''L.A. Confidential'' and modern film noir
Film noir is a vase. A chintzy cut-glass vase next to an empty bottle of bourbon in a fourth-floor walk-up but still a vase. Over the years, it has served to keep whatever flowers are in fashion fresh. The new hibiscus on display is Curtis Hanson's L.A. Confidential, hitting video on the heels of its respectable Oscar showing against the boat flick, including a Best Supporting Actress trophy for Kim Basinger. While not the box office smash critics wanted a lack of big stars, a period setting, and a plot that needs attention are the chief culprits Confidential is a reminder of the things movies do right, in script, characterization, and narrative urgency. Above all, it catches the moral gray scale of the best film noir: the sense of rot at every level of society.
Confidential's roots are in tatty little classics like Fritz Lang's 1953 The Big Heat, made at the end of noir's original postwar flowering. Here the plot is straightforward (lone cop Glenn Ford battles his city's Mob/city hall infrastructure), but the characters are full of curveballs. A cop's widow keeps her husband's memory alive only to blackmail his superiors. An underworld boss burbles with parvenu pride at his teenage daughter's new dress. A gangster's moll (the glorious Gloria Grahame) is clever and silly and doomed. Even the thankless role of the hero's wife is given teeth through the antsy playing of Jocelyn Brando (Marlon's sister).
The Big Heat is hardly self-conscious: Film noir had to drop out of fashion for well over a decade before it roared back as a statement of style. When Roman Polanski's Chinatown was released in 1974, it represented the return of smoky corruption, with overlays of deco chic and post-'60s paranoia. Robert Towne's script interweaves past homage and present angst, and Jack Nicholson dances along the edge of the abyss as J.J. Gittes, a private eye who tumbles to a (historically true) water scam in prewar L.A. But it's Polanski who pries the genre open until it goes metaphysical; Chinatown's Noah Cross (John Huston) is, as the name implies, a figure of biblical evil, both for what he has done to his daughter (Faye Dunaway) and for what he plans to do to ''the future, Mr. Gitts, the future!''
Which is exactly where director Ridley Scott took film noir in 1982's Blade Runner. In fact, Noah Cross would probably feel at home in the 21st century, where man has become so decadent that the android ''replicants'' he has created are his superior in every way. The original release of Runner made the noir connection explicit, with Harrison Ford's robot hunter providing Bogie-esque voice-over narration. But even 1992's improved director's cut (minus the VO) plunges us into a world where all is compromised, from the top of the Tyrell Corp. to the depths of the rained-out streets.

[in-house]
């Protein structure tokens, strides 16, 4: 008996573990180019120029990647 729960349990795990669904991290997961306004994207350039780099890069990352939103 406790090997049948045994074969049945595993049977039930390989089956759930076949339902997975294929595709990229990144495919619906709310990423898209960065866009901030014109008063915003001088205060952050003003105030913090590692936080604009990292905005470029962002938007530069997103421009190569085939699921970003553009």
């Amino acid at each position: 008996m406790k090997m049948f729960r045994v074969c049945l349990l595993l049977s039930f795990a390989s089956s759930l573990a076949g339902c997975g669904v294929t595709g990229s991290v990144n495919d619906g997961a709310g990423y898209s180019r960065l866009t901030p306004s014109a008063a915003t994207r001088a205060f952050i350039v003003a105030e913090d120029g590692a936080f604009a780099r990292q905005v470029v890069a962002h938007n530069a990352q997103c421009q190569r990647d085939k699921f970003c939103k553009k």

Having exhausted past, present, and future, film noir headed inward, into the hermetic surrealism of David Lynch's Blue Velvet. As with all these other films, there's complicity between the state (the small-town cops of Lumberton) and its supposed enemies (villainous kinksters like Dennis Hopper's Frank Booth). But Lynch is more interested in the corruption of hero Kyle MacLachlan and the self-immolation of shady lady Isabella Rossellini than in separating the tangled strands of right and wrong.
With L.A. Confidential, film noir comes home: It's a reactionary movie in that novelist James Ellroy and director Hanson aren't concerned with the permanence of evil (Chinatown), the death of the future (Blade Runner), or the impossibility of ''normal life'' (Blue Velvet). Instead, Confidential bracingly plunges us into the pleasures of old-style craft: dialogue that snaps, plot points that pay off an hour later, and characters that defy pigeonholing. If there's a theme to the film, in fact, it's that we stereotype others at our peril. The priggish hall monitor of a cop (Guy Pearce) has a self-serving agenda and reservoirs of bile; the thug police detective (Russell Crowe) is capable of the deepest honor; the LAPD's cynical slickster (Kevin Spacey) trips over the stirrings of conscience. None of them are at first seen for who they are by us or by each other but as they independently investigate an apparently random diner massacre, all they have is each other.
Hanson never takes Confidential to the next level, as Polanski did: He never indicts the world. He doesn't want to. Perhaps the director knows a well-wrought film like this stands out like a rose in the current Hollywood dung heap. Or maybe he just wants us to look at the vase. L.A. Confidential: A- The Big Heat: A- Chinatown: A+ Blade Runner: B+ Blue Velvet: A